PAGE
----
Athenian statesman and poet (c. 630 BC – c. 560 BC), known as one of the Seven Wise Men of Greece and called “the Lawgiver.” As a statesman, he worked against political, economic, and moral decline, laying the foundations for Athenian democracy. Among his reforms were ending aristocratic control of the government and introducing a new and more humane law code.
Solon (SOH-luhn) (the Lawgiver)
He is the first Athenian poet whose work has survived to the present day and was the first citizen of Athens to reference the goddess Athena. He wrote poetry for pleasure and as patriotic propaganda, and his works gave voice to Athenian ‘nationalism’, particularly in the city state’s struggle with Megara, its neighbor and rival; he wrote, “Let us go to Salamis to fight for the island / We desire, and drive away our bitter shame!”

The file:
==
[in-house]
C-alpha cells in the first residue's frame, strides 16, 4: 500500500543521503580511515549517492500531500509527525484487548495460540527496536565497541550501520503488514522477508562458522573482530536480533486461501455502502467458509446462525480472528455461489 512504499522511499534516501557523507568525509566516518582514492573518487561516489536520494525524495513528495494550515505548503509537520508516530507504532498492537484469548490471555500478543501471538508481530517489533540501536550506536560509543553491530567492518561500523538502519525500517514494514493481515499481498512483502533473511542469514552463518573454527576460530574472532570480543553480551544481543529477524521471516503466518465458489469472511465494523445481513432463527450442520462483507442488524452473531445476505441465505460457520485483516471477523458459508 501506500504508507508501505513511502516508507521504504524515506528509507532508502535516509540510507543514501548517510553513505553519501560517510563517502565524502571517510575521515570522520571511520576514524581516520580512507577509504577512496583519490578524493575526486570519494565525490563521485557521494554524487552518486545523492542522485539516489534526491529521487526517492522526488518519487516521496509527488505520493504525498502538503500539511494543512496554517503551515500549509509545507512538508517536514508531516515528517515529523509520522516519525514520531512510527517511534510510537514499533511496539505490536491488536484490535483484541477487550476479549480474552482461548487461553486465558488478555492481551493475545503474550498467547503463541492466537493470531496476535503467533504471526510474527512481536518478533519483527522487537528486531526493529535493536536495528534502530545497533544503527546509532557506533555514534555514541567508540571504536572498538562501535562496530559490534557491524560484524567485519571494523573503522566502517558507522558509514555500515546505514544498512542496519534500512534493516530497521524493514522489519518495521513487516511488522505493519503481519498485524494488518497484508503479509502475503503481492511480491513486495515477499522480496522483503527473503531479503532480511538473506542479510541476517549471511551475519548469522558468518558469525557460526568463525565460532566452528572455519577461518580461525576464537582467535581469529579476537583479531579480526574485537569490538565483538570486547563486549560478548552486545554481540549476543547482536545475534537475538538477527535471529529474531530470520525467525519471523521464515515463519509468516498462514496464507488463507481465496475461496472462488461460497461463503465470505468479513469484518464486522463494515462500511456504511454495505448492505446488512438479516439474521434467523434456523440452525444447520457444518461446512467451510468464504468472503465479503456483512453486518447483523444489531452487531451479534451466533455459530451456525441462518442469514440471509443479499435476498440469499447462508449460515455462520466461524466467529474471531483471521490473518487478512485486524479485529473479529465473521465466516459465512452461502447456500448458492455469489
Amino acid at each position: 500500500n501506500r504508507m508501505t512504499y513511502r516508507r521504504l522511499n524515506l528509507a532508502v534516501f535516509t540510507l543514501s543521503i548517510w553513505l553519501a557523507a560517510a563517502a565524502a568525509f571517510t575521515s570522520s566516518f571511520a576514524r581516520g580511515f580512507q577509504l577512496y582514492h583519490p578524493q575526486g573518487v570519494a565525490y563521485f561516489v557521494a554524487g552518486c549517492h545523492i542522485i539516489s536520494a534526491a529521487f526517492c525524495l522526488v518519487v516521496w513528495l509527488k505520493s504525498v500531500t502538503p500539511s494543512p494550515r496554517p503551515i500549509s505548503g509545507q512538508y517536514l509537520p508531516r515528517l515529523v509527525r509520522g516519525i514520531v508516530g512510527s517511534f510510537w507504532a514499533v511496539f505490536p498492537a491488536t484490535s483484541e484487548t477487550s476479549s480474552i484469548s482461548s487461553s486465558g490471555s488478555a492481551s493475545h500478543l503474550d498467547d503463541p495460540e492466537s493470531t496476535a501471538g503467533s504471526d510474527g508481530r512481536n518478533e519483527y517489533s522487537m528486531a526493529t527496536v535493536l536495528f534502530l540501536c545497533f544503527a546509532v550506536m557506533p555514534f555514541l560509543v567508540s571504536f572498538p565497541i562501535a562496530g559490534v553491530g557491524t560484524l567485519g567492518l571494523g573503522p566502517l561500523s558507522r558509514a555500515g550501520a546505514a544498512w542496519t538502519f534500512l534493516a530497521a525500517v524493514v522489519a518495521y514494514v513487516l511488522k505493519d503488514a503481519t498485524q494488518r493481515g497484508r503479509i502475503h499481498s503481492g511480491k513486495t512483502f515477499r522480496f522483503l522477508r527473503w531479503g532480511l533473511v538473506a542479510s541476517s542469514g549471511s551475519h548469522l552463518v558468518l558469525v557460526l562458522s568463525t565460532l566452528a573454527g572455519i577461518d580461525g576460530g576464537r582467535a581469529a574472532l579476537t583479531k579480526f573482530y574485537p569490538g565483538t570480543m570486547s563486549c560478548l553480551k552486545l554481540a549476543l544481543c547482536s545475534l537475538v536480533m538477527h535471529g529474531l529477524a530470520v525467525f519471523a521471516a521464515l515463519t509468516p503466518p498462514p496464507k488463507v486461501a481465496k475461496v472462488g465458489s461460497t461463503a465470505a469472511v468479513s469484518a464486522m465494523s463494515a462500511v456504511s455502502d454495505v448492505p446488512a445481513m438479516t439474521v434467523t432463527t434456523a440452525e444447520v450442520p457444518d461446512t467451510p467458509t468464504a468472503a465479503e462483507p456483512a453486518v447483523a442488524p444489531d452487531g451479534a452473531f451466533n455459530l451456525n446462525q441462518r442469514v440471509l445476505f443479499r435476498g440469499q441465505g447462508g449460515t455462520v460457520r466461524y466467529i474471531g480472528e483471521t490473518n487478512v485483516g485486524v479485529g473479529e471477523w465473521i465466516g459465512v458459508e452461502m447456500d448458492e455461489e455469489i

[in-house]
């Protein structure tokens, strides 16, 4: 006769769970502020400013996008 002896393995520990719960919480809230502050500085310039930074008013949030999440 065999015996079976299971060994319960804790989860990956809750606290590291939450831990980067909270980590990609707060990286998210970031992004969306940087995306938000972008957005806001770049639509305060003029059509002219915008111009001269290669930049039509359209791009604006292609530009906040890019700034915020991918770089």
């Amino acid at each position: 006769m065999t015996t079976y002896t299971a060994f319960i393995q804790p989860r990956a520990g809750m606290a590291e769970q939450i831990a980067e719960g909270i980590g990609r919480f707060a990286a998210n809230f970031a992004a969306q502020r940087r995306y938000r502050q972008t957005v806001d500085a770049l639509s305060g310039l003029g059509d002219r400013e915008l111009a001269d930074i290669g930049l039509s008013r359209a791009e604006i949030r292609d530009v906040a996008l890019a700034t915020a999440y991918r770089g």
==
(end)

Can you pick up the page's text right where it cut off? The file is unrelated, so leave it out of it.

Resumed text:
Theocritus (thee-OK-ri-tuhs)
Greek poet (c.310 BC – c. 250 BC) who created pastoral poetry. His poems were termed idylls, which may mean “little poems.

” His surviving poems may be divided into bucolics (pastoral poetry set in an idyllic countryside), mimes (poems set in a town or city), and epigrams (short, satirical poem dealing with a single subject and ending with a witty turn of thought). His bucolic poetry was the source of Virgil’s “Eclogues” and other poems such as Milton’s “Lycidas,” Percy Shelley’s “Adonais,” and Matthew Arnold’s “Thyrsis.”

Theocritus (thee-OK-ri-tuhs)

Theocritus wrote examples of this type of pastoral poetry set in idyllic countrysides.

Theocritus wrote examples of this type of urban poem with a town or city setting.

Theocritus wrote examples of these short, satirical poems dealing with a single subject and ending with a witty turn of thought.

This adjective is applied to the type of poetry Theocritus created that portrays an idealized version of country life.